What they should be able to tell you at the time that they are notifying you is what the worst case scenario could be.

The obvious worst case scenario is that all of the data they held for you (some of which you didn’t realise they had collected) has been untraceably leaked to a malicious actor, who can now make unlimited copies and sell that information on the dark web. Even at an early stage, the supplier may be able to refine this description: the attackers may have only stolen encrypted or partially hashed data, reducing their ability to make use of that information; your data may have been housed across multiple servers or databases, so that only part of your data has been stolen; the attack may have been something like ransomware, meaning that you and the supplier no longer have access to the data, but, importantly, the attackers don’t have the data either, meaning that there has been no breach in confidentiality.

As investigations progress the number of customers estimated to have lost their data often typically reduces, as the investigators track how the attackers have moved around the system and what they actually had access to. However, this more detailed understanding of a breach can take weeks or months to produce.

Customers will therefore have to make decisions based upon the information available to them within the breach notification windows to which the customer is subject. Waiting for a supplier to fully answer questions may not be practical nor enable the customer to comply with their own breach notification obligations.  So customers might find themselves having to notify the breach before they have the full story from their supplier.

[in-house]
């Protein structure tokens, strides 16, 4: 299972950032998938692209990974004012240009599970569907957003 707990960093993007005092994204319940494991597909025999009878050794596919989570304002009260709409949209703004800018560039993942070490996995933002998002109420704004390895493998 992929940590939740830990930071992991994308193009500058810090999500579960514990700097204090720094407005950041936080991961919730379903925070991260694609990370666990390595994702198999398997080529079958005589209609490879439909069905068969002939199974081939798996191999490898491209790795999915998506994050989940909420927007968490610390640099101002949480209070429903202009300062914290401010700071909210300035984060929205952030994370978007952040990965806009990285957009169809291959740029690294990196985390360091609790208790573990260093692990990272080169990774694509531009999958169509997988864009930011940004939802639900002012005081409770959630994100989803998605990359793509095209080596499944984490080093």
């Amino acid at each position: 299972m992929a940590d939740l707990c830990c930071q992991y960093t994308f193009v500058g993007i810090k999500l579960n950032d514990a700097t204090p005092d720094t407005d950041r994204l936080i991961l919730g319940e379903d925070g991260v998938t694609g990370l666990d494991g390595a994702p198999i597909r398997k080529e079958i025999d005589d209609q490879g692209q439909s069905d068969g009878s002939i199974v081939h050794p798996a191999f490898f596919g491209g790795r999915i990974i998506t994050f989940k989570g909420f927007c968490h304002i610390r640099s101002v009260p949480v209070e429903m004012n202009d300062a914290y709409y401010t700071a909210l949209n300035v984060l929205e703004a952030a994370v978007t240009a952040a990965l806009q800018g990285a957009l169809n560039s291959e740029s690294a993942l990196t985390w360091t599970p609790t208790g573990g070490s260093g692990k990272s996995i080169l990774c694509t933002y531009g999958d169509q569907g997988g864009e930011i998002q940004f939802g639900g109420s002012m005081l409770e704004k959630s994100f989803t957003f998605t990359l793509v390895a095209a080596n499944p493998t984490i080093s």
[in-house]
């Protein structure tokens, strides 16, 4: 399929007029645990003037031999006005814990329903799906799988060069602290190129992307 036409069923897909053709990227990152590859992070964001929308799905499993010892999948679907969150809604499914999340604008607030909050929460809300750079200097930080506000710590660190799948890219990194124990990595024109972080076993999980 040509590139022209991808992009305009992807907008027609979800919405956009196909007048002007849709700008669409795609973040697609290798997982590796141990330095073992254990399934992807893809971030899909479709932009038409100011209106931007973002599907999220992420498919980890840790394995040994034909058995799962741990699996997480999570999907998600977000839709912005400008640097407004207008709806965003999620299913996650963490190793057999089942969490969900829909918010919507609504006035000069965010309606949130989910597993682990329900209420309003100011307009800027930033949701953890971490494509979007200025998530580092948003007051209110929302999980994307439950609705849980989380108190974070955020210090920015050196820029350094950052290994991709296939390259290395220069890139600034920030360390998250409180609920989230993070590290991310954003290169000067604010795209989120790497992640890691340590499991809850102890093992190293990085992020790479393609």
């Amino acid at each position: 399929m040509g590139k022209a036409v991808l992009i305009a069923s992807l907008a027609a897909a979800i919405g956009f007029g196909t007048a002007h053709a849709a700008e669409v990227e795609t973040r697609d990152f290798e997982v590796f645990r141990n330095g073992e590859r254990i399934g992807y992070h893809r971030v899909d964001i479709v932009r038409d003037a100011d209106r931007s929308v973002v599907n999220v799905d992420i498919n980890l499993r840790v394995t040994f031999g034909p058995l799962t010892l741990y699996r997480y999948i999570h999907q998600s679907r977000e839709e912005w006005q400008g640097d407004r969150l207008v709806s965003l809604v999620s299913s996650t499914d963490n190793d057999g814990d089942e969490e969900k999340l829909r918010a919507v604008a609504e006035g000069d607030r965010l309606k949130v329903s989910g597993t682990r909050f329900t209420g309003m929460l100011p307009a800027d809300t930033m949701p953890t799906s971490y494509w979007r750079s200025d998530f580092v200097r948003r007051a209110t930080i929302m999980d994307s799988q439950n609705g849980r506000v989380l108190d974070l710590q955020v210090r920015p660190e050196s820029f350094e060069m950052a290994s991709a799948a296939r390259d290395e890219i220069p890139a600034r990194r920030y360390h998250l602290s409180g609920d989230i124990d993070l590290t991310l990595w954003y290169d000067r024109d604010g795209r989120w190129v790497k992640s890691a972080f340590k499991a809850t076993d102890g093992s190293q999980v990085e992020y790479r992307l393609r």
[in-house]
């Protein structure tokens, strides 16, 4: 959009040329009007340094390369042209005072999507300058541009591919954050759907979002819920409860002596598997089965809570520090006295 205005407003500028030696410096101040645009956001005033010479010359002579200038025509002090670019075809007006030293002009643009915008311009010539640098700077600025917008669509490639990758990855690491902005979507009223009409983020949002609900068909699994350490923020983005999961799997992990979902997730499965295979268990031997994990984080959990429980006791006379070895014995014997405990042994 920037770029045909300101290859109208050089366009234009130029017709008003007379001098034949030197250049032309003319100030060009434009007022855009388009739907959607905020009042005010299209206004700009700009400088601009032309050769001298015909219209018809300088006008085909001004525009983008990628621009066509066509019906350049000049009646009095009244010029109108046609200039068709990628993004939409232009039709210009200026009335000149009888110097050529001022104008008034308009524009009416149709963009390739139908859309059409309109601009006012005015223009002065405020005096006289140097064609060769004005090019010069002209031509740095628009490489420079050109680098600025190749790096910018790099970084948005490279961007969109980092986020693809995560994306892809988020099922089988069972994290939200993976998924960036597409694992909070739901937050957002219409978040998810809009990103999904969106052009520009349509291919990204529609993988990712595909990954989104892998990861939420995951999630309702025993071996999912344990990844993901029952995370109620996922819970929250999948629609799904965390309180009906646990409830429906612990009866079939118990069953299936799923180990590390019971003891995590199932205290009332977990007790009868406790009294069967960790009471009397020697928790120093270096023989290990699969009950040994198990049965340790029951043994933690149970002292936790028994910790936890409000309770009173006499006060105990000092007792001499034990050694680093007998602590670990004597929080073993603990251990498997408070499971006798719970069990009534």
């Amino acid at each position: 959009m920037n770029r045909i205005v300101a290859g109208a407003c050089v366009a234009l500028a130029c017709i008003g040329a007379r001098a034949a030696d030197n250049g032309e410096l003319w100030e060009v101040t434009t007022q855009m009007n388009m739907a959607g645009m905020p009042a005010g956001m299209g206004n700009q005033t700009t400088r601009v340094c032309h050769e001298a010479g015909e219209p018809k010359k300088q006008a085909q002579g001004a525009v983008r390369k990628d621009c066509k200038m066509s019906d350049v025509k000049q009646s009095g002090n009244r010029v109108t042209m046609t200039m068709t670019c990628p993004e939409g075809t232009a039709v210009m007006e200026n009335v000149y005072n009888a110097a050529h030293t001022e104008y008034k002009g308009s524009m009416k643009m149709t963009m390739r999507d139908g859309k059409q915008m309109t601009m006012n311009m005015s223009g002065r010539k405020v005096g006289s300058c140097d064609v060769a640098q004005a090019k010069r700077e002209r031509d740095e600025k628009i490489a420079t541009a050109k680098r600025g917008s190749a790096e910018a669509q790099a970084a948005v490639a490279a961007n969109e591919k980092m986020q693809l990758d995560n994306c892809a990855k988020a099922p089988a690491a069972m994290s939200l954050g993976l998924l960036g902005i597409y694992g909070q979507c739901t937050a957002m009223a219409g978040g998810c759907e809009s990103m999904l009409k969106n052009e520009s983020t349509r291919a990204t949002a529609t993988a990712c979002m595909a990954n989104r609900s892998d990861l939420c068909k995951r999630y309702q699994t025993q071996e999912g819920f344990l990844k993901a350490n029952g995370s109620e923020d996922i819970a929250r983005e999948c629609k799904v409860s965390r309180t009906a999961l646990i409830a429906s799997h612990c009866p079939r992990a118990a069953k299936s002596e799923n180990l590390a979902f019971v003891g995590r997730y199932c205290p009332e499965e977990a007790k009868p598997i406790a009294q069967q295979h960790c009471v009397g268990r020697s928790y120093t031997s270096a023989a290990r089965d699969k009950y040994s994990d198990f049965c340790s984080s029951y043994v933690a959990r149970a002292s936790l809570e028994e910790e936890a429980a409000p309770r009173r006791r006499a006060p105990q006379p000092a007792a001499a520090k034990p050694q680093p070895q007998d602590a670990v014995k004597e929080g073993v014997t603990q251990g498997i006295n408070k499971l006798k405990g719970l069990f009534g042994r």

Clayden Law has teamed up with technical expert, Emma Osborn. and over the next few months we will provide some back-to-basics analysis of the technical, legal and data protection issues surrounding cybersecurity, aimed at organisations’ non-technical decision-makers. Together, we’ll be highlighting key cybersecurity and data privacy fundamentals and looking at the interplay between law and practice in this area. For more information, click here


Please be aware that these notes have been compiled for general guidance only and should not be considered as specific legal or technical advice.

Piers Clayden,

Solicitor & Director, ClaydenLaw

© ClaydenLaw 2018